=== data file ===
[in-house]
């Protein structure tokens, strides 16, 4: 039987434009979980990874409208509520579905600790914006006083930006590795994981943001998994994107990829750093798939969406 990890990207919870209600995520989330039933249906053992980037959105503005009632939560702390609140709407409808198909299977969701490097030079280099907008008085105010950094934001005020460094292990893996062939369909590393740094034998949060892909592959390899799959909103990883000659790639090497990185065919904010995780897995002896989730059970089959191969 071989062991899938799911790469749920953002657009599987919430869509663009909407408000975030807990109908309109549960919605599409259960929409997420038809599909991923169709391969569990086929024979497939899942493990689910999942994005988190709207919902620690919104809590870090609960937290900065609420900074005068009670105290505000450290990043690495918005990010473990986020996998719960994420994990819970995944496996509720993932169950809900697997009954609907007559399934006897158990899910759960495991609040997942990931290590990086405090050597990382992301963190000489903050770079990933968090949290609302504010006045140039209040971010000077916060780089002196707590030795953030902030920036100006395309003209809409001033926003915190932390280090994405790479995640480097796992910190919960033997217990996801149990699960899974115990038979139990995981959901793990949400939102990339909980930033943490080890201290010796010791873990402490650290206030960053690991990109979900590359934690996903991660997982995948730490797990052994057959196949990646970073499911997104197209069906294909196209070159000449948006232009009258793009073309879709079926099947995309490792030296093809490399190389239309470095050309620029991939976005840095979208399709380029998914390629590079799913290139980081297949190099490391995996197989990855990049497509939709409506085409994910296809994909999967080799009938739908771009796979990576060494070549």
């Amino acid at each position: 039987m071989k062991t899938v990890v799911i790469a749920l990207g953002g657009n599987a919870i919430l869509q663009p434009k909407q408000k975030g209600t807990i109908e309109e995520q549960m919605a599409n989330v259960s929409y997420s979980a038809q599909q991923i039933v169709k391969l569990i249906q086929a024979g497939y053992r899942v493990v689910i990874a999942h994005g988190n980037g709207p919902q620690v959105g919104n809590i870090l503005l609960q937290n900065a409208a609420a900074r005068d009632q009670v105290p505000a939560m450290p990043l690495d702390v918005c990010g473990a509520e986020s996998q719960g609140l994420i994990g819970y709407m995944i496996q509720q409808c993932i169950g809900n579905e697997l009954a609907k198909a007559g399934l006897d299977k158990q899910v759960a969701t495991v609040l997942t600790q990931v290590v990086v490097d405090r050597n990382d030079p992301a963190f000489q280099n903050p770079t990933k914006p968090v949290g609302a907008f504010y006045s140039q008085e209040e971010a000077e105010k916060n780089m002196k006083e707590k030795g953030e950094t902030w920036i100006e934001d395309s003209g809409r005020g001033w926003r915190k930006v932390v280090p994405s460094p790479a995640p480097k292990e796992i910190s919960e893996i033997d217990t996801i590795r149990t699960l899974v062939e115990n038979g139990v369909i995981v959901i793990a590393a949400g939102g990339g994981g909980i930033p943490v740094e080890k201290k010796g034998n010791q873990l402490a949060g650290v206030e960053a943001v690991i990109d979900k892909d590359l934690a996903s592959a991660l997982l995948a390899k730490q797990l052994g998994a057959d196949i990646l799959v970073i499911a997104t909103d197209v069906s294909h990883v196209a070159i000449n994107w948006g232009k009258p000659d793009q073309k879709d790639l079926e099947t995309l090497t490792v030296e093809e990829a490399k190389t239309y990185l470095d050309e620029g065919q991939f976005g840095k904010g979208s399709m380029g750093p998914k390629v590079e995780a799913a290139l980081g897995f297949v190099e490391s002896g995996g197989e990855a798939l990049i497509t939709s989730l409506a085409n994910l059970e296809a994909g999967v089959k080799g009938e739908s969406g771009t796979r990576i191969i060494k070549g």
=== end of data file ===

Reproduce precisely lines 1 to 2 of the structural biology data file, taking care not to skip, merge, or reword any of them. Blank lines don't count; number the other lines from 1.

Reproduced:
[in-house]
């Protein structure tokens, strides 16, 4: 039987434009979980990874409208509520579905600790914006006083930006590795994981943001998994994107990829750093798939969406 990890990207919870209600995520989330039933249906053992980037959105503005009632939560702390609140709407409808198909299977969701490097030079280099907008008085105010950094934001005020460094292990893996062939369909590393740094034998949060892909592959390899799959909103990883000659790639090497990185065919904010995780897995002896989730059970089959191969 071989062991899938799911790469749920953002657009599987919430869509663009909407408000975030807990109908309109549960919605599409259960929409997420038809599909991923169709391969569990086929024979497939899942493990689910999942994005988190709207919902620690919104809590870090609960937290900065609420900074005068009670105290505000450290990043690495918005990010473990986020996998719960994420994990819970995944496996509720993932169950809900697997009954609907007559399934006897158990899910759960495991609040997942990931290590990086405090050597990382992301963190000489903050770079990933968090949290609302504010006045140039209040971010000077916060780089002196707590030795953030902030920036100006395309003209809409001033926003915190932390280090994405790479995640480097796992910190919960033997217990996801149990699960899974115990038979139990995981959901793990949400939102990339909980930033943490080890201290010796010791873990402490650290206030960053690991990109979900590359934690996903991660997982995948730490797990052994057959196949990646970073499911997104197209069906294909196209070159000449948006232009009258793009073309879709079926099947995309490792030296093809490399190389239309470095050309620029991939976005840095979208399709380029998914390629590079799913290139980081297949190099490391995996197989990855990049497509939709409506085409994910296809994909999967080799009938739908771009796979990576060494070549």